Launch of IMF Staff Climate Note: A Proposal for an International Carbon Price Floor Among Large Emitters

June 18, 2021

As prepared for delivery


Thank you Stephanie and I am pleased to join you today.


Speaking about climate change it was Sir David Attenborough who said: "Real success can only come if there is a change in our societies and in our economics and in our politics"


At the IMF we embrace our responsibility to press for change in what we know best — the field of economics.   Our work on climate has four pillars: carbon pricing, public investment, disclosure standards and just transition.


Today I will talk about the first of these pillars — carbon pricing.  Our research shows that it provides the most effective incentive to make progress in decarbonization at the scale and the speed needed to reach the goals of the Paris Agreement.  Gradually increasing price on carbon encourages innovation and transition to renewable energy, clean mobility, and low carbon technologies.  Limiting global warming to 1.5 to 2 degrees will require emissions to be cut by a quarter to a half by 2030, and this is unlikely to happen without measures equivalent to a global carbon price of around $75 per ton by the end of this decade.


And we have long way to go. Yes, there has been progress, with over 60 national and subnational carbon pricing schemes around the world. But four-fifths of global emissions still remain unpriced and the global average emissions price is only $3 per ton.


Stronger and more coordinated action in the decade ahead is critical—and today IMF staff is publishing a proposal, still under discussion with the IMF Board and membership, that sets out how an international carbon price floor can help achieve the goal of accelerating the transition to low carbon growth over the course of this decade.


Such a price floor would have three crucial elements.


First, it would focus on a small number of large emitters, such as some or all G20 countries. This would make negotiations easier and could still cover a big percentage of global emissions, thereby taking a major step towards the cuts in greenhouse gases we need.


Second, the agreement would be anchored on a minimum carbon price—a single, efficient parameter—that would allow simultaneous action across different countries. And it would help large emitters scale up their ambition by providing reassurance that others are acting in coordination. 


Finally, a carbon price floor agreement would be flexible, pragmatic, and equitable and account for different responsibilities across countries with different pricing based on different development levels and historical emissions.

As an illustrative example—take an agreement among just six participants—Canada, China, EU, India, UK, and US—to implement a $75 carbon price by 2030 for advanced countries, $50 for higher-income emerging economies, and $25 for lower-income emerging countries. This scheme could help achieve a 23 percent reduction in global emissions below baseline by 2030, enough to bring emissions in 2030 in line with keeping global warming below 2°C.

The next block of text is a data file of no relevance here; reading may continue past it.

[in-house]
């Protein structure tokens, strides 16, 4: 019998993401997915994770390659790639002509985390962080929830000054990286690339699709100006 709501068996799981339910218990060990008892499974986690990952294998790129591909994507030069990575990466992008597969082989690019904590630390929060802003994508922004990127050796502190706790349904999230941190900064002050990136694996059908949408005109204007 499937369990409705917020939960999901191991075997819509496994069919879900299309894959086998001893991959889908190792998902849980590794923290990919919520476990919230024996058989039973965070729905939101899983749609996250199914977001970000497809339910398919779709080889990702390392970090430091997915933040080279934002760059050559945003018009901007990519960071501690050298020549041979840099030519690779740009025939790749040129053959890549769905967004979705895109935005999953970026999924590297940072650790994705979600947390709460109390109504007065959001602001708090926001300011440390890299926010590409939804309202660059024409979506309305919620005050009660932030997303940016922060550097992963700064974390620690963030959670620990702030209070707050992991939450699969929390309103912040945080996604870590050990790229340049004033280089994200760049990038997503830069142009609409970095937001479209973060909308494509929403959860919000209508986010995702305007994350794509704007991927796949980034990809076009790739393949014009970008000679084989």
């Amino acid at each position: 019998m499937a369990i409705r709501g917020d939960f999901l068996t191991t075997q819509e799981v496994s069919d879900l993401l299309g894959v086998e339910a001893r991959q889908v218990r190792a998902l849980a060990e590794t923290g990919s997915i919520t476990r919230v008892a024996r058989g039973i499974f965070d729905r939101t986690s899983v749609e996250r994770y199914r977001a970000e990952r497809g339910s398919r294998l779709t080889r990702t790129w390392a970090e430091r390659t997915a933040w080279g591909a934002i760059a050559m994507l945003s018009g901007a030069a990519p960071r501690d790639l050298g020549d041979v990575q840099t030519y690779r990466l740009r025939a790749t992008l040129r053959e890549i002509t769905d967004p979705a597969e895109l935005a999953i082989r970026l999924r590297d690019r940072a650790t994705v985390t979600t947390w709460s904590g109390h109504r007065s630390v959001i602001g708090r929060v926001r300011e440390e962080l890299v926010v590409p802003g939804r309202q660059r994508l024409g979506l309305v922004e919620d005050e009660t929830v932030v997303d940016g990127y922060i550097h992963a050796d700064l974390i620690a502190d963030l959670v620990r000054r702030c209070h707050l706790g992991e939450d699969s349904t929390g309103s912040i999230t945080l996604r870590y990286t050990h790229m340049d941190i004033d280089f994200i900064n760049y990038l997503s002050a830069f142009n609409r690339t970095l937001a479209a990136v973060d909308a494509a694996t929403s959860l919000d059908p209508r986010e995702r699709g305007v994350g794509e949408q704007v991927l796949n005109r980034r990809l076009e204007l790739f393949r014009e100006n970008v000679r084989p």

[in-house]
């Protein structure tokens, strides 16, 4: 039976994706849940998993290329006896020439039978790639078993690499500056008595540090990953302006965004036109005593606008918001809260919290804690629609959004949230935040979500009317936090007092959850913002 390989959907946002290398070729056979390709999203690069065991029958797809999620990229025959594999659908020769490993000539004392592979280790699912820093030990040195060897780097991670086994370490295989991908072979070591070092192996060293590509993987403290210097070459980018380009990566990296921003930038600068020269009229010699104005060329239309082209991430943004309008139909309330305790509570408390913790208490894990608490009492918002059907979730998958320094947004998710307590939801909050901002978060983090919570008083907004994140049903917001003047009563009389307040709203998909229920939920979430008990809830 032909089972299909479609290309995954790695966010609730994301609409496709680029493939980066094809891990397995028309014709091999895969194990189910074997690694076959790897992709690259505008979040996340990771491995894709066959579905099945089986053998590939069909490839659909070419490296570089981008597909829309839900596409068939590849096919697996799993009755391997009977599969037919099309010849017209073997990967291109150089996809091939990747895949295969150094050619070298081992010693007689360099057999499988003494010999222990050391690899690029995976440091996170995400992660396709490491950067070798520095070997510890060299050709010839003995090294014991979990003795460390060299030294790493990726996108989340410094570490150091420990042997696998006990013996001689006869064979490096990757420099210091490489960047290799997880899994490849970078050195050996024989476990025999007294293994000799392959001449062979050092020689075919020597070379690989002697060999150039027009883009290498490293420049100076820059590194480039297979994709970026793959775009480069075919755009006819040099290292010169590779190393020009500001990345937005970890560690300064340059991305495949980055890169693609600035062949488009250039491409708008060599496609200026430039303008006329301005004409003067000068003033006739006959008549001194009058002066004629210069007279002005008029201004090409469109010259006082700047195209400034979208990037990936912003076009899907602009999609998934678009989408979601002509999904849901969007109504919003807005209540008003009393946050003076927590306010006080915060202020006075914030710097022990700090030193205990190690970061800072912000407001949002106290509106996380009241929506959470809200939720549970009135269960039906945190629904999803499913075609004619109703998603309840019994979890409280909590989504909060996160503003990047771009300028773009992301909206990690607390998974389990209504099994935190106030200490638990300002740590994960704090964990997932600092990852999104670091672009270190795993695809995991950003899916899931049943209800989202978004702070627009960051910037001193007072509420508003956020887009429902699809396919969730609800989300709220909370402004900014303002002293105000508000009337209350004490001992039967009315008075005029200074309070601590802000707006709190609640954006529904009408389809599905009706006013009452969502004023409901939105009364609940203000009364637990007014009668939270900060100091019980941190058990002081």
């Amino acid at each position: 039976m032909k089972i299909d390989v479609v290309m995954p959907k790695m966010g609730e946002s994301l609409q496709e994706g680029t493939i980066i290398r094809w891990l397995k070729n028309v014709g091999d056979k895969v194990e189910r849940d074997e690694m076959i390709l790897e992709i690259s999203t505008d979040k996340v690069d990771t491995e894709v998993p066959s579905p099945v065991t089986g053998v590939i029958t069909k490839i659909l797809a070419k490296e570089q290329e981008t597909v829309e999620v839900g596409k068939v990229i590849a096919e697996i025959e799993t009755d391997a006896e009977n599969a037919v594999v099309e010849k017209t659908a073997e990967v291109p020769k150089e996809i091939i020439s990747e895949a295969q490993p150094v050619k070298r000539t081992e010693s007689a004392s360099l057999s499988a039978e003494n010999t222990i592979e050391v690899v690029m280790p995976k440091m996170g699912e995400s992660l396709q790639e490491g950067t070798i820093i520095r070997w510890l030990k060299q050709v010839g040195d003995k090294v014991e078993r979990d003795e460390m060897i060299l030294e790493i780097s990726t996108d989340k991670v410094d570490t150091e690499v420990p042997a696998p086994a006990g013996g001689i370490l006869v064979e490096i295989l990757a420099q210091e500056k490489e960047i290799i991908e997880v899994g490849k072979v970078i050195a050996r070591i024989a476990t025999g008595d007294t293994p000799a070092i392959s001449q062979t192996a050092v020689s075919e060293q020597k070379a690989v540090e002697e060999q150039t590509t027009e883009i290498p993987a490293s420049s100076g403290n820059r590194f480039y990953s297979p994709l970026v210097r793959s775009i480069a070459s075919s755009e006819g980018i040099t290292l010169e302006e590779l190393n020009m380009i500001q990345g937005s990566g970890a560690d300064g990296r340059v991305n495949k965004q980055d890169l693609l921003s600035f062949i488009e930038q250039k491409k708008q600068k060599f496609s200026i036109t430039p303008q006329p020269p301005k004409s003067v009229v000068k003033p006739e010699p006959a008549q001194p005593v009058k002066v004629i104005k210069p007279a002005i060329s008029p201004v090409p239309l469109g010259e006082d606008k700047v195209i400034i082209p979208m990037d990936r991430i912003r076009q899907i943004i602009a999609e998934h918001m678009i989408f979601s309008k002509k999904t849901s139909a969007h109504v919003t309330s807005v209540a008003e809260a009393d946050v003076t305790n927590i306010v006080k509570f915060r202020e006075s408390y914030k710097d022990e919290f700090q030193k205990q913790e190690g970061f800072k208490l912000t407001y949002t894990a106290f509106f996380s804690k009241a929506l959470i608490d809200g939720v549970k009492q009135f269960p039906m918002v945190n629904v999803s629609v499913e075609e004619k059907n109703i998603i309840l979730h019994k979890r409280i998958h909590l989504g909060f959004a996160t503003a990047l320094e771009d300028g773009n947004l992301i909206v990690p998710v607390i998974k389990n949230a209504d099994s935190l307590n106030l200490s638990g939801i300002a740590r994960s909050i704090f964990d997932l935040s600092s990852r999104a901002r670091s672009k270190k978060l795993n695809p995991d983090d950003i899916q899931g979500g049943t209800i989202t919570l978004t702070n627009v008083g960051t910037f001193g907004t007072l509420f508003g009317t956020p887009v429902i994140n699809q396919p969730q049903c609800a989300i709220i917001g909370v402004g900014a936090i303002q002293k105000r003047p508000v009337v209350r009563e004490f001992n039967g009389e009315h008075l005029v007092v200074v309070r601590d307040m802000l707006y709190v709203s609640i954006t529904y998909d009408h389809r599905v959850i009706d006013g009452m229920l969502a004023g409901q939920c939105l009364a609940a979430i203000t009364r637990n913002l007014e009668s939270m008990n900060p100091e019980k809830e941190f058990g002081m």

And—let me be clear – a carbon price floor arrangement does not mean carbon taxes per se. While taxes are an efficient mechanism, a price floor can work through other policy measures – such as regulation or emissions trading – that achieve equivalent outcomes.


As well as reducing emissions, an international carbon price floor can build domestic and international support for action on climate change.


On the domestic front, carbon revenues can help secure a just transition—compensating households for price increases and helping businesses and workers move from high to low-carbon intensity activities.


And internationally, it would be less divisive and far more effective than unilaterally imposed border carbon adjustments – taxes on the carbon content of imports, which may otherwise emerge as some jurisdictions move ahead ambitiously with carbon pricing.


Let me conclude.


In the last 15 months we have seen the importance of coordinated action.


To save the global economy, governments injected around $16 trillion in support.


To save lives, scientists came together to develop vaccines in record time.


To help repair the public finances G7 ministers agreed to end the race to the bottom in corporate taxation, as well as endorsing stepped up action on climate change by the IMF.


To help save the planet we must work together to prevent a climate crisis turning into a catastrophe.


A robust price on carbon can play a hugely important role—and even more so when it is a product of an international agreement.  We see an international carbon price floor as a viable option to reach such an agreement and will continue our work on it.


Thank you.

IMF Communications Department


Phone: +1 202 623-7100Email: